Tag: "colorado"

Posted November 9, 2017 by lgonzalez

Just days ago, voters in more than a dozen Colorado communities chose to opt out of SB 152 the way Rio Blanco County did in 2014. The rural western county has since started connecting residents and businesses to high-quality Internet access via its publicly owned open access fiber optic infrastructure. Due to high demand, they recently announced that they’re making changes in their business plan and taking a more direct role in operations.

Until now, Rio Blanco County has worked with Colorado Fiber Community (CFC) under a three-layered plan in which CFC contracts with the county to perform maintenance and operations on the network that the county owns. Local ISPs LAI and Cimarron use the infrastructure to deliver services to the public and work directly with subscribers. The county has decided to end its agreement with CFC and take over operations and maintenance.

Too Much Good Internet

The popularity of the project created its own problems when the demand for service far outpaced estimates. CFC budgeted $1.5 million to fund connections in a timely manner but quickly depleted those funds. The county had expected a take rate of 40 percent, but this September CFC anticipated a take rate of 75 - 80 percent.

Without additional funding to expedite installations, CFC would have been limited to connecting 10 - 15 premises per month. Such a rate would only meet about ten percent of the expected demand, when considering more than 100 premises had been connected in August.

Rather than dramatically slow the rate of installations, Rio Blanco County Commissioners decided in September that the county would pay for the first $1,160 required to connect each premise. Property owners are responsible for any additional costs. The Commissioners voted to use reserves to fund the remaining drops.

County Commissioner Si Woodruff told the Herald Times earlier this year:

“We promised the people we’d... Read more

Posted November 8, 2017 by lgonzalez

Voters in 18 19 Colorado communities chose local telecommunications authority with an average rate of 83 percent. In Fort Collins, voters weren’t swayed by rivers of cash Comcast threw at them in the final month leading up to a ballot issue to pave the way for local fiber optic Internet infrastructure. By a comfortable margin, ballot measure 2B passed, allowing the city to proceed as it examines ways to improve competition and connectivity.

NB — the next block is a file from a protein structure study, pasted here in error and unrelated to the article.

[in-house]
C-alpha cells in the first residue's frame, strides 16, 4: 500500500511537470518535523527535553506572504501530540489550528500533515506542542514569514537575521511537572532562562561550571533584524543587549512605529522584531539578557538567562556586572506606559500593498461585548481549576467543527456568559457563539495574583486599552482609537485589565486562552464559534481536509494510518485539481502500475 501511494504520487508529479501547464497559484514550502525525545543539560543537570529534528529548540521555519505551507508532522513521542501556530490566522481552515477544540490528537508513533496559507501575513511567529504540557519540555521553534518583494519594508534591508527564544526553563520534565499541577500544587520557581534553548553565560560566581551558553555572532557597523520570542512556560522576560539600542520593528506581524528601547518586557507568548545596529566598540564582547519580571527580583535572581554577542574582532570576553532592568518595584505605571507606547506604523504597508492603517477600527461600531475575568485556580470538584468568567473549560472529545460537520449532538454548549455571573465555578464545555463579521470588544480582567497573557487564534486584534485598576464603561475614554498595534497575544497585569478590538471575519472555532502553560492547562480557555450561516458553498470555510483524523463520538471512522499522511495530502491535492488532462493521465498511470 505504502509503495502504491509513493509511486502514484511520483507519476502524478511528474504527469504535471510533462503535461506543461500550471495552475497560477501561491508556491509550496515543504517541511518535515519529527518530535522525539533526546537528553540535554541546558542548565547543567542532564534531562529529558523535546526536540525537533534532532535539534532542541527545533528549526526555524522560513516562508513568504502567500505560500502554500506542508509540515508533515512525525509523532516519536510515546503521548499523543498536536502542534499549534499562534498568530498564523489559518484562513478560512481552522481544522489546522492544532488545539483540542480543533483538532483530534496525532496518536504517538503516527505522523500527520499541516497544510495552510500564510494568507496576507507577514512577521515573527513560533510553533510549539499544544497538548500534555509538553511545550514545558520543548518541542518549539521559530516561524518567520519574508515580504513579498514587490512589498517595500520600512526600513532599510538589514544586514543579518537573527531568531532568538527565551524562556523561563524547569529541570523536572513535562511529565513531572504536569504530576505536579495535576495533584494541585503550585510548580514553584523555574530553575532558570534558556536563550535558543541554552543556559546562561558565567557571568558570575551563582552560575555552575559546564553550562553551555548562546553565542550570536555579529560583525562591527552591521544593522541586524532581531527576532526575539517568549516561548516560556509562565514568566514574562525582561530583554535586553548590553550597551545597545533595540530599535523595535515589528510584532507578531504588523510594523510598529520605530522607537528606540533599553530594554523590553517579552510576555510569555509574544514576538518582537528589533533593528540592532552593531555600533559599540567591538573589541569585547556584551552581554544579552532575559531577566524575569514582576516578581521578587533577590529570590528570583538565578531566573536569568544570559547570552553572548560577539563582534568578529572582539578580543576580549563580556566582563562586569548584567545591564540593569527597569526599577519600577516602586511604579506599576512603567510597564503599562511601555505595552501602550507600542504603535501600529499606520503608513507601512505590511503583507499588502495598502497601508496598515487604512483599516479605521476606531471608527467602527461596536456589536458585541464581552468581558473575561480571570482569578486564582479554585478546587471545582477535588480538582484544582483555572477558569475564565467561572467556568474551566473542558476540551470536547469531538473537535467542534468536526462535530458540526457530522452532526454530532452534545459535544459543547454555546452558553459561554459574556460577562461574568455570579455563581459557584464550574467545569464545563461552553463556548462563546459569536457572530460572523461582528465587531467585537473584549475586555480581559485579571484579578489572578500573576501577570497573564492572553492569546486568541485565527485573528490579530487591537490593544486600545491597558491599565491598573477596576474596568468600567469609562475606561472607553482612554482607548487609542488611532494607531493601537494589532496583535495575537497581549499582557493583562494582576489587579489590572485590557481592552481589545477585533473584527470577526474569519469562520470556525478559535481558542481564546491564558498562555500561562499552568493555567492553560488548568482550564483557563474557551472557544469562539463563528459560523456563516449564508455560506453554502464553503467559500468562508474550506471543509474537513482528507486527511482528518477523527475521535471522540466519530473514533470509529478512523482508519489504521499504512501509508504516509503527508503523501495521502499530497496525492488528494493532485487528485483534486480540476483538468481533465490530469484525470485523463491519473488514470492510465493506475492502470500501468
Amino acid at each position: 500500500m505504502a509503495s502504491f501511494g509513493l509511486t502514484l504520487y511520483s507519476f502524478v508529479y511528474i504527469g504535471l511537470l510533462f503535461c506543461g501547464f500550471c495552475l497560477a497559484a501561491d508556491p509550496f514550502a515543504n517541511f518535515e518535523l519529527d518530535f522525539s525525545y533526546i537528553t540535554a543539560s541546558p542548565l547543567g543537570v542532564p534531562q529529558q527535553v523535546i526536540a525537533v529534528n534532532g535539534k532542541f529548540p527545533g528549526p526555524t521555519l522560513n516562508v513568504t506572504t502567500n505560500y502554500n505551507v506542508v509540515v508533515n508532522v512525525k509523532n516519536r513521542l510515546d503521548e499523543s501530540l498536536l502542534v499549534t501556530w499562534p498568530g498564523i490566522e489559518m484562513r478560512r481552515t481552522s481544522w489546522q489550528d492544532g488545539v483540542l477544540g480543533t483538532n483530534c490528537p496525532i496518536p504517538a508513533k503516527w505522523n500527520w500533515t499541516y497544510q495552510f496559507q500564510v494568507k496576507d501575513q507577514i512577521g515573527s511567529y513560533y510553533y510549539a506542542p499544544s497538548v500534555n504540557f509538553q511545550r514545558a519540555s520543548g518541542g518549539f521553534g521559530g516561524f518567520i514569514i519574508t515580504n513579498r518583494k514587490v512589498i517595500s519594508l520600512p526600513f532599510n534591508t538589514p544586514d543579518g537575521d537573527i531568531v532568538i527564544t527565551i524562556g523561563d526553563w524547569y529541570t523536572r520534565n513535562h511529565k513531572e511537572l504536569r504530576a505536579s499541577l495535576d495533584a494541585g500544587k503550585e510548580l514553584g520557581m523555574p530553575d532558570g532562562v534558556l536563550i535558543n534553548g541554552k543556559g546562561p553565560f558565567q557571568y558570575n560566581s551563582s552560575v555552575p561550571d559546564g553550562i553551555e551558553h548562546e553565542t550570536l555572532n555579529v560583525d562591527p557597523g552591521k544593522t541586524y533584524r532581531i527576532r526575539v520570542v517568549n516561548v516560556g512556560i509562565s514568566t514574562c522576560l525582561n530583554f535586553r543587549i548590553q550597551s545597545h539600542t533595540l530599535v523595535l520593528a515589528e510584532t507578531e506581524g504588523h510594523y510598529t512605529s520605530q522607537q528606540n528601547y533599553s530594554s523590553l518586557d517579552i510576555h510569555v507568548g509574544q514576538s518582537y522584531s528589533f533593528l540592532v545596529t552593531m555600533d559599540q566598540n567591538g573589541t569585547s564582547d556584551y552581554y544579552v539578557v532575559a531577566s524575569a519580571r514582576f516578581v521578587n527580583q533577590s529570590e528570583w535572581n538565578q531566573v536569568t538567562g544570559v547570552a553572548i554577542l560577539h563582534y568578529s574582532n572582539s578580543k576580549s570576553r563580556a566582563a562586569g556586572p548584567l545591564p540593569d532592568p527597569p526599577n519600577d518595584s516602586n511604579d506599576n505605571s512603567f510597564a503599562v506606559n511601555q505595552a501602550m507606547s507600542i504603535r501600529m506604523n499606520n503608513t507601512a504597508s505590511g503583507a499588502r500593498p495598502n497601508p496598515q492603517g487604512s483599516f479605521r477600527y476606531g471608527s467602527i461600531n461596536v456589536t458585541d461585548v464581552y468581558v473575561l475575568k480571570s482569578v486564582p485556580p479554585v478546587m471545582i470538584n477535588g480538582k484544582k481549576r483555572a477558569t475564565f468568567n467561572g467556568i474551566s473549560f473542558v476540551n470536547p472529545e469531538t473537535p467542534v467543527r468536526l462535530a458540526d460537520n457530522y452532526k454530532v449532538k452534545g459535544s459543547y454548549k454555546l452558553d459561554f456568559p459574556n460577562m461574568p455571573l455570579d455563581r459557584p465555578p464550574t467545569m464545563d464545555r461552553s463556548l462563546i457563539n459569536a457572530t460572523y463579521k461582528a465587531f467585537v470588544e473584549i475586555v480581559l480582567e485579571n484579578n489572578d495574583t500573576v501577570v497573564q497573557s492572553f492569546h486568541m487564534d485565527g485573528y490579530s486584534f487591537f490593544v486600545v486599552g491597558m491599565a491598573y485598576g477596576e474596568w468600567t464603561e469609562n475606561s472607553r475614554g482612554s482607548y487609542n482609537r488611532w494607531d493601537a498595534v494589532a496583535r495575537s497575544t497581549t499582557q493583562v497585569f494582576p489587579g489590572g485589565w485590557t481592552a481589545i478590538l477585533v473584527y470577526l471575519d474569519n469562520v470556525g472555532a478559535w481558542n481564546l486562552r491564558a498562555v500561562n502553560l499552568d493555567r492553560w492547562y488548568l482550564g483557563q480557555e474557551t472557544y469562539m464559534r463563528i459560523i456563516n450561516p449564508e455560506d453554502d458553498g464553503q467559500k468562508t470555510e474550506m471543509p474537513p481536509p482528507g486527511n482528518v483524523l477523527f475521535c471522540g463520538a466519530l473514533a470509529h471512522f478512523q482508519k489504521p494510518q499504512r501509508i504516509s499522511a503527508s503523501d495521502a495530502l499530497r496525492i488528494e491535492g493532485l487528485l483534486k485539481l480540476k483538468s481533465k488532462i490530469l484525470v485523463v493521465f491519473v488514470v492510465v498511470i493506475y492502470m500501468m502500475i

Fort Collins Voters Say Yes To 2B

Voters chose to amend the city charter in order to give the city council the ability to authorize the municipality to offer telecommunications services as a utility, rather than taking the issue to the voters in a separate referendum. The measure passed with a comfortable margin: 57 percent of voters approved the proposal.

The city has been investigating ways to improve connectivity for several years now because CenturyLink and Comcast are only providing a patchwork of substandard services. As a forward thinking community, Fort Collins wants to be sure that they don’t pass up any economic development opportunities. City leaders also feel that a municipal network is best positioned to offer affordable Internet access as a way to create an environment that is equitable and inclusive, especially for Fort Collins schoolchildren. The city is home to Colorado State University, which needs high-quality connectivity for research purposes. When considering the city’s social, economic, and development goals, the future ability to invest in Internet infrastructure makes sense. Comcast sees the measure as potential competition, the ultimate threat.

In order to allow the City Council to, at some date in the future, authorize the city municipal utilities to provide telecommunications services, Fort Collins needs to amend its city charter. Without this amendment, the City Council will need to take the issue to the voters, rather than by granting permission via ordinance. If Fort Collins decides to work with a private sector partner to deliver services, these same restrictions apply.